Anti-acids (2012) & Clostridium difficile risk
Learn more about natural indigestion recommendations
The Canadian Health Ministry is warning people about the possible risk of potentially dangerous clostridium difficile-related diarrhea from use of prescription anti-acids, known as "protein-pumps". Protein-pumps are used to treat acid reflux, and stomach and small intestine ulcers.
While there is not yet conclusive evidence, a number of different studies strongly suggest a connection between prescription anti-acids and clostridium difficile problems, especially in vulnerable people: the elderly, those with severe underlying illness, hospitalization, or those taking antibiotics.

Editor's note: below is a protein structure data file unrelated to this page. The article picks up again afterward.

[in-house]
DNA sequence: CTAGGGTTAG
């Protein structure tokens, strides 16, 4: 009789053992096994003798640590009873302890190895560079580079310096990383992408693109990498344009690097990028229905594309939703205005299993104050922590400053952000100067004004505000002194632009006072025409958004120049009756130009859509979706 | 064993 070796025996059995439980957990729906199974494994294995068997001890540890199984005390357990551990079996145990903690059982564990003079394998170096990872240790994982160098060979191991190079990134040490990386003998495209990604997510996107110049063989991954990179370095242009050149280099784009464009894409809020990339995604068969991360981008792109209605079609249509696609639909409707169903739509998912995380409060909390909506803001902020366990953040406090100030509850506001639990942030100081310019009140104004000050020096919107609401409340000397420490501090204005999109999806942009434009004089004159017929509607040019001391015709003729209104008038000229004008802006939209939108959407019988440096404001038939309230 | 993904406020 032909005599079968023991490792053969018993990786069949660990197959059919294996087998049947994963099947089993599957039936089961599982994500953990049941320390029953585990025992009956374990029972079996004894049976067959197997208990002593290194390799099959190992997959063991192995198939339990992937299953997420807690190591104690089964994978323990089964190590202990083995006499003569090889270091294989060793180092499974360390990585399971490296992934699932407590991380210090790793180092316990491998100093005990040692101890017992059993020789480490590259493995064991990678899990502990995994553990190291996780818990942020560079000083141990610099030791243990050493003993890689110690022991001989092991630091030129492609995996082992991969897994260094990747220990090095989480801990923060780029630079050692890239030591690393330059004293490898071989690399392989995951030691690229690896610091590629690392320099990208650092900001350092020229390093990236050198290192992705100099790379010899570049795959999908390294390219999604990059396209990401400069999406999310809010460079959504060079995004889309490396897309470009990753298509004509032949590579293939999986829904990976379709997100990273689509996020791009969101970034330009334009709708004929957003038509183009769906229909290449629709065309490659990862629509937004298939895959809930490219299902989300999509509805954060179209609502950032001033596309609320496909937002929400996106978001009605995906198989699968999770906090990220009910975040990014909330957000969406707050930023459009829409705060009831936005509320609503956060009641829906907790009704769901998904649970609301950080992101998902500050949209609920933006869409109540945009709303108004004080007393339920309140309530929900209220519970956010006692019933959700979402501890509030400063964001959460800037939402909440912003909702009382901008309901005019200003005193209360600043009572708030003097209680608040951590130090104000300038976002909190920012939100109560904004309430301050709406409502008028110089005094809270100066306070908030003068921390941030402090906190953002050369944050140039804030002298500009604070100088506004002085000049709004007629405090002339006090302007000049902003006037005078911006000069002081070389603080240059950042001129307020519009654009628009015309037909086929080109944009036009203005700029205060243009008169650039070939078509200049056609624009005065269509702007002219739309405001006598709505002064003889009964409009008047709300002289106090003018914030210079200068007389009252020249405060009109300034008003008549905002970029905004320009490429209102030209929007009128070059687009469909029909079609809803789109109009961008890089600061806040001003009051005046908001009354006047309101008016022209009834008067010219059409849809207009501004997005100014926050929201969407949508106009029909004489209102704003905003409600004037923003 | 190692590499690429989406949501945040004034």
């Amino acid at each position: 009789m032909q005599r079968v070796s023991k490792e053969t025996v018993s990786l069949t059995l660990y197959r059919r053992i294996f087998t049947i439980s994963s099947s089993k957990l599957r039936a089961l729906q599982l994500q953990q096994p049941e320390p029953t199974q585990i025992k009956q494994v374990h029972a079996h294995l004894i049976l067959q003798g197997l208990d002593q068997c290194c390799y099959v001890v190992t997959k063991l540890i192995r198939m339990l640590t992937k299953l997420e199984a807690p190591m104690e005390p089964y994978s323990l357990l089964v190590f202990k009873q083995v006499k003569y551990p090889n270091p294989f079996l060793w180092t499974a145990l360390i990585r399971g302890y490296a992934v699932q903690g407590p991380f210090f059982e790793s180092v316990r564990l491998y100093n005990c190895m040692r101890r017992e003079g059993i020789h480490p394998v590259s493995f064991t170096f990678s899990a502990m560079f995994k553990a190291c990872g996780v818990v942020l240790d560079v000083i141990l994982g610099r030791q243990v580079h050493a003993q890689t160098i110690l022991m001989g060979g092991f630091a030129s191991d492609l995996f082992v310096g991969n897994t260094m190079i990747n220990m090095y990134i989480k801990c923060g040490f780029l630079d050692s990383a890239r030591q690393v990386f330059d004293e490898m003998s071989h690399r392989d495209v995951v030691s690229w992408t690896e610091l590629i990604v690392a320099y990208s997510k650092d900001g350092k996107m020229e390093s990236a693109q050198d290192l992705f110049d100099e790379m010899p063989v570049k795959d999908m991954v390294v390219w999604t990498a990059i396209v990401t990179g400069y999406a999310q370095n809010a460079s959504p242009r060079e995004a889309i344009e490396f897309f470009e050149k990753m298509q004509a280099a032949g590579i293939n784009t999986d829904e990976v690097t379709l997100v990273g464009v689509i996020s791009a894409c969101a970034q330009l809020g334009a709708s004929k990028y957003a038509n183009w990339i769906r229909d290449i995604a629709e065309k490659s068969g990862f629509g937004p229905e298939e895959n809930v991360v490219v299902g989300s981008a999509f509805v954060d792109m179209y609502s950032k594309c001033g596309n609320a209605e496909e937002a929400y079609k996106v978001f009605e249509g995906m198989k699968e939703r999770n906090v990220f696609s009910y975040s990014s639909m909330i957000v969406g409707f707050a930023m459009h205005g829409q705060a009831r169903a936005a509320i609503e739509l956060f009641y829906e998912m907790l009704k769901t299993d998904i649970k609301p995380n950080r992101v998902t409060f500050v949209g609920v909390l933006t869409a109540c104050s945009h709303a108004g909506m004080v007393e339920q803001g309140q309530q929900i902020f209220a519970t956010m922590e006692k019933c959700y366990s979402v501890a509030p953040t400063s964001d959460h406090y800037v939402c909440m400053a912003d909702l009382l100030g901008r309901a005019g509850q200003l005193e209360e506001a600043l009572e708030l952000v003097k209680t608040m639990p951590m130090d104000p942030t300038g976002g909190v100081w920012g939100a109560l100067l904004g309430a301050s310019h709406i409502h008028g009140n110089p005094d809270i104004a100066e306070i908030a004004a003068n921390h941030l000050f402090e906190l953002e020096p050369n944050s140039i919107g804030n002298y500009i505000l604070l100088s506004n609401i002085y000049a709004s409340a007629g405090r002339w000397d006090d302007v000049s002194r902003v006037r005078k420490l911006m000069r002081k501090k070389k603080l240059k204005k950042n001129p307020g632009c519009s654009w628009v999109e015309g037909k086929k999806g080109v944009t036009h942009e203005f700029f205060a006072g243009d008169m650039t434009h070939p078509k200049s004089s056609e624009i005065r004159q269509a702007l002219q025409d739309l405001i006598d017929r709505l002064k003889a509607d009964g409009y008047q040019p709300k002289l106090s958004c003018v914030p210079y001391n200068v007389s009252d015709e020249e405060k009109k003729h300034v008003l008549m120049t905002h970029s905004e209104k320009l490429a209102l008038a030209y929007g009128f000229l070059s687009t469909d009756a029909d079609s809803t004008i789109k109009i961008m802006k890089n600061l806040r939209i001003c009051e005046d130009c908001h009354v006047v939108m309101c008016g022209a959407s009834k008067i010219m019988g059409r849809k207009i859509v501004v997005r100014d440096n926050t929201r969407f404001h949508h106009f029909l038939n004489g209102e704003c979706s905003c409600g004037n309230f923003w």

Symptoms include severe watery or bloody diarrhea, fever, loss of appetite, nausea, and abdominal pain or tenderness.
Here's a list of drugs (sold in Canada):
- Dexlansoprazole (Dexilant)
- Esomeprazole (Nexium and its generic equivalent)
- Omeprazole (Losec and its generic equivalents)
- Lansoprazole (Prevacid and its generic equivalents)
- Pantoprazole (Pantoloc and Panto IV, and their generic equivalents)
- Pantoprazole/magnesium (Tecta)
- Rabeprazole (Pariet and its generic equivalents)
- These products may also be found in combination with other drugs, for example: Vimovo contains esomeprazole